For the second time in a week, the Supreme Court rejected Bayer's attempts to shield itself from lawsuits alleging that its Roundup weedkiller is carcinogenic. Bayer said it "is not surprised" by the decision on Monday and pointed to the possibility of a change in the legal environment in its favor.
Food regulators approved a genetically modified wheat variety for human consumption in Australia and New Zealand, a victory in the rocky campaign to apply biotechnology to grains directly consumed as part of the diet. No GMO wheat is approved for sale in the United States.
British Prime Minister Boris Johnson wasted no time, after officially exiting the European Union last Friday, in courting a bilateral trade deal with America, decrying “hysterical” fears about U.S. food standards such as genetically-modified crops, The Guardian reported. “I look at the …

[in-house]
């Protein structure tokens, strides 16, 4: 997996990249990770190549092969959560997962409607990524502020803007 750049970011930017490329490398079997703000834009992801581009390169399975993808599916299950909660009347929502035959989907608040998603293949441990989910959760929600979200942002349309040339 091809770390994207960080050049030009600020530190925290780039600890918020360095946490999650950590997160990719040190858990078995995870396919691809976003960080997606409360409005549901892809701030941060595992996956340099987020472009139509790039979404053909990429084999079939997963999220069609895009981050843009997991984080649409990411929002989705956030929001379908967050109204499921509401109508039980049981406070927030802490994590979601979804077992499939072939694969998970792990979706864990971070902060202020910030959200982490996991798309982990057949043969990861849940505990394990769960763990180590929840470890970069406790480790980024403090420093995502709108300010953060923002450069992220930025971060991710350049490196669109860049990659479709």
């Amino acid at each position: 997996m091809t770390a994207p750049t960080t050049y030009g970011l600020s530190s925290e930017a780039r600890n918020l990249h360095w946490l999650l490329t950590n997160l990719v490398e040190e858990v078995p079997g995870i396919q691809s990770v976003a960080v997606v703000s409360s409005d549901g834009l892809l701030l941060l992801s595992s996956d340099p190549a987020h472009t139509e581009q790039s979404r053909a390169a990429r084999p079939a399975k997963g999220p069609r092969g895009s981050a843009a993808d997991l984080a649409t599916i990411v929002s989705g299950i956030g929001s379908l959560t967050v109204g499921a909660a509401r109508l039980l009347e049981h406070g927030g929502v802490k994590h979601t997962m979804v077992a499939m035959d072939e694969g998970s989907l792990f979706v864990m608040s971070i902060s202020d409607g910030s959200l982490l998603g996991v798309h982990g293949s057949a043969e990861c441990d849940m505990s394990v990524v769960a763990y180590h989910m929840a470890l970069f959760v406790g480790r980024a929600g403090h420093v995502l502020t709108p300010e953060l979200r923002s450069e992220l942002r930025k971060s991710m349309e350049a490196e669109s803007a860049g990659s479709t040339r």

Japan's Ministry of Agriculture purchased $18 million worth of U.S. wheat last week, days after announcing it would not interrupt imports because of the discovery of GMO wheat in a fallow field in Washington State. The Japan Agricultural Times reported the ministry said on July 17 that it had adopted a new inspection method so there was no need to suspend purchases.
The USDA official overseeing organic agriculture said the sector, which rejects GMO crops along with the use of synthetic fertilizers and pesticides, might benefit from gene-edited varieties. “There is the opportunity to open the discussion,” said Agriculture Undersecretary Greg Ibach.
The GMO wheat discovered growing wild in a Washington State field this spring actually sprouted from two different strains developed by Monsanto, the USDA announced over the weekend. Genetically engineered wheat is not approved for cultivation anywhere in the world, yet "volunteer" herbicide-resistant plants have been confirmed four times in the U.S. Northwest more than a decade after field trials ended.
In a bellwether trial, a federal jury found Monsanto liable for causing blood cancer in a man who used its Roundup weedkiller, and awarded the man, Edwin Hardeman, more than $80 million in damages, said The Recorder.